In April the Labour Party made claims that the upswing in net migration to New Zealand is causing runaway house prices in Auckland and Christchurch in particular. Its solution is to cut immigration numbers. This issue has not gone away – it will become a key Election debate.
A couple of years ago our net inflow of migration was only a few thousand a year. At present it is running toward 40,000. However, note that this is “net” migration. It is the difference between the numbers coming here to live permanently and those leaving. The big change that has occurred is that less Kiwis are going overseas (especially to Australia); and more particularly, a lot of New Zealanders are coming home, often to escape worsening economic conditions in other countries.
The Government operates a Residence Programme (the NZRP) which sets a quota of between 45,000 and 50,000 places per year. This has remained the same for at least the last decade. Far from there being a great tide of foreign migrants, the fact is that in the last year or two Immigration New Zealand has not met its quota. While there were 46,000 Residence approvals in the 2008-9 year, only 38,000 visas were granted for 2012-13. Anyone who is really keen can check this on the Statistics maintained by INZ.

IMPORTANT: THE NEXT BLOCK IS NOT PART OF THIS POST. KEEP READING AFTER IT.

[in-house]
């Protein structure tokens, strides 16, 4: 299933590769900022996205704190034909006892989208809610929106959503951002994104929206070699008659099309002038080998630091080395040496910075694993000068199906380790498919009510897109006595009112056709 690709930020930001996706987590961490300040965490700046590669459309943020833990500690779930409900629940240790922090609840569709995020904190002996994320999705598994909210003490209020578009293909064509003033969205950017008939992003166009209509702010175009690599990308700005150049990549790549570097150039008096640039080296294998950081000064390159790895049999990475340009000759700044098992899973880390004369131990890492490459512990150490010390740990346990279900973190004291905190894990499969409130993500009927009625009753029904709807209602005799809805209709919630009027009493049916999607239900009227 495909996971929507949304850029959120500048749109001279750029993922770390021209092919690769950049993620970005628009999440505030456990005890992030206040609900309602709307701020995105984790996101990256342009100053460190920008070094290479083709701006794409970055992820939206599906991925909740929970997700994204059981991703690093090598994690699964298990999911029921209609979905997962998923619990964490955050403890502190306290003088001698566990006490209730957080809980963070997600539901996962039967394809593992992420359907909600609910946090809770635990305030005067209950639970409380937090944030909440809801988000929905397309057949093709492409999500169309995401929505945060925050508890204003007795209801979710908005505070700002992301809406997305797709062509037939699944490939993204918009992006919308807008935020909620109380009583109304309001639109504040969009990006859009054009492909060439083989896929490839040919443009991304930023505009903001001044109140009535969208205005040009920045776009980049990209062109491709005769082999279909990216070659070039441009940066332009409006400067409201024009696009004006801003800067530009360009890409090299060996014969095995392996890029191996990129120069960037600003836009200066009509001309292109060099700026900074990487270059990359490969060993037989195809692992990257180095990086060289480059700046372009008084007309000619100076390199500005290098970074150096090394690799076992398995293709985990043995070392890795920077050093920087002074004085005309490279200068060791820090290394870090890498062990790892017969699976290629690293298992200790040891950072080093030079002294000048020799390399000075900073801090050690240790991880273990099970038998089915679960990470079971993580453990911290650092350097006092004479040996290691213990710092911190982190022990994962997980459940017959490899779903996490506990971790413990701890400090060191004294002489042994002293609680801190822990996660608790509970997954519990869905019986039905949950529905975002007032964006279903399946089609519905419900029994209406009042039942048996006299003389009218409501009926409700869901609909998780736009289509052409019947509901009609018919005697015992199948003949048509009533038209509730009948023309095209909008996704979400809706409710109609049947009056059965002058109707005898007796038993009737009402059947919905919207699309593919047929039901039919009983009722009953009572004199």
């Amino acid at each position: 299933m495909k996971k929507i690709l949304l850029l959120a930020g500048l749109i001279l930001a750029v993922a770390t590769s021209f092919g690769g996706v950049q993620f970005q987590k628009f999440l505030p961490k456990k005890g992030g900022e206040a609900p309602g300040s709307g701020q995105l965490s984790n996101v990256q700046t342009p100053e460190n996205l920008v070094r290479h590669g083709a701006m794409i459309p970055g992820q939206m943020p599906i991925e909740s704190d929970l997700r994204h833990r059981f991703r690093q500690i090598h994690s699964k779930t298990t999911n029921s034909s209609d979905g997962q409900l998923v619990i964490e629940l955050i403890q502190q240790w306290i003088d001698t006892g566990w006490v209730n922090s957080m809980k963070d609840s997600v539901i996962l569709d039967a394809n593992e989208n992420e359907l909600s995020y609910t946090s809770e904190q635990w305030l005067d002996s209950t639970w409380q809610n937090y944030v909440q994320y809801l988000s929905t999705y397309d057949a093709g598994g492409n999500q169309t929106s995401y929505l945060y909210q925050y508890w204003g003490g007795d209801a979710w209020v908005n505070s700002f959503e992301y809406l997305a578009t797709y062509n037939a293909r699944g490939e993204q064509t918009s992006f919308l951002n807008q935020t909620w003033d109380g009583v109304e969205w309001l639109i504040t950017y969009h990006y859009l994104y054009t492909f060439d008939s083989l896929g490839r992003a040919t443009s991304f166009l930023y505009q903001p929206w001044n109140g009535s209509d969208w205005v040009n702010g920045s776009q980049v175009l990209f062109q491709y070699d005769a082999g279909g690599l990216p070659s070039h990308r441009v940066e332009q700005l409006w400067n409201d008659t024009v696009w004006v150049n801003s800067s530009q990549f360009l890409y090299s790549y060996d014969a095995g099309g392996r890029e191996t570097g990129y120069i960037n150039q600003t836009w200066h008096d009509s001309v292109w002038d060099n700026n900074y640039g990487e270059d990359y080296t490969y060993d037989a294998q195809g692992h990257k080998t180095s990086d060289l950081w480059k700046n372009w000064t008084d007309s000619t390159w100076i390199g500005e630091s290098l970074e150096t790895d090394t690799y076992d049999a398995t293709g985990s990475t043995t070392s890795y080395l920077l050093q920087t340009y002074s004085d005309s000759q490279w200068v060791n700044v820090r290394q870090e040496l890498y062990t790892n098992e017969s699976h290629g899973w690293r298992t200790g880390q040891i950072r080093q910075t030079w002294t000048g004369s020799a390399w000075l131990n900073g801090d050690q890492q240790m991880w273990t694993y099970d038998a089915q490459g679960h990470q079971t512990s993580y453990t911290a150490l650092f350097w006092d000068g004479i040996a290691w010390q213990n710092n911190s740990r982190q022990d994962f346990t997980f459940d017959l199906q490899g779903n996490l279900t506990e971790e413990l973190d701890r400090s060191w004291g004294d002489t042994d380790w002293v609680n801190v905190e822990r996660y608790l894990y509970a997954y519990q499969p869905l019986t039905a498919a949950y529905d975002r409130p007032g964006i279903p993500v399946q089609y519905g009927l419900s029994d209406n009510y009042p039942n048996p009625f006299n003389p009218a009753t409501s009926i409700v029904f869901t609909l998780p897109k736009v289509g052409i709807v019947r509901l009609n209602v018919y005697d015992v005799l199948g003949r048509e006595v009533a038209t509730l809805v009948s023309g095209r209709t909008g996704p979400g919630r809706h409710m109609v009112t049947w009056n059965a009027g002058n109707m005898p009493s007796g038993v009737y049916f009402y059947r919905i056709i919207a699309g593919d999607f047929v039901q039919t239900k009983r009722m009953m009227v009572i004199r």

The reality is that the pressure on the housing market is generated by the movement (or lack of it) by New Zealanders, not by migrants. Of those migrants who do buy houses here, the Government claims that they account for only 11% of the market. Academic opinion is that migrants don’t skew house prices very much. Last week the Editor of the Dominion Post asserted that figures he’d seen indicate that this figure may only be 8%. It’s not a trivial figure, but it is not the great bogey which the Opposition claims. Certainly it is no justification for the sort of drastic cut in the migration cap which has been suggested recently.
By contrast, the National-led Government has proclaimed its welcoming stance to foreign nationals. It is not often that the main political parties are at odds on immigration issues. Usually they see little to quarrel about, such as when the subject of refugees arises. But this time they are taking opposing positions. Both National and Labour Ministers of Immigration have, in the past, declared how immigration is vital to the Labour hopes to pander to Kiwi xenophobia. National is keen to be seen as the inclusive “nice guy”.
By the look of it, this will be a point of difference which both sides will capitalise on as the country heads toward the polls in September. For my part, National’s stance is opportunistic but is less unpalatable than Labour’s.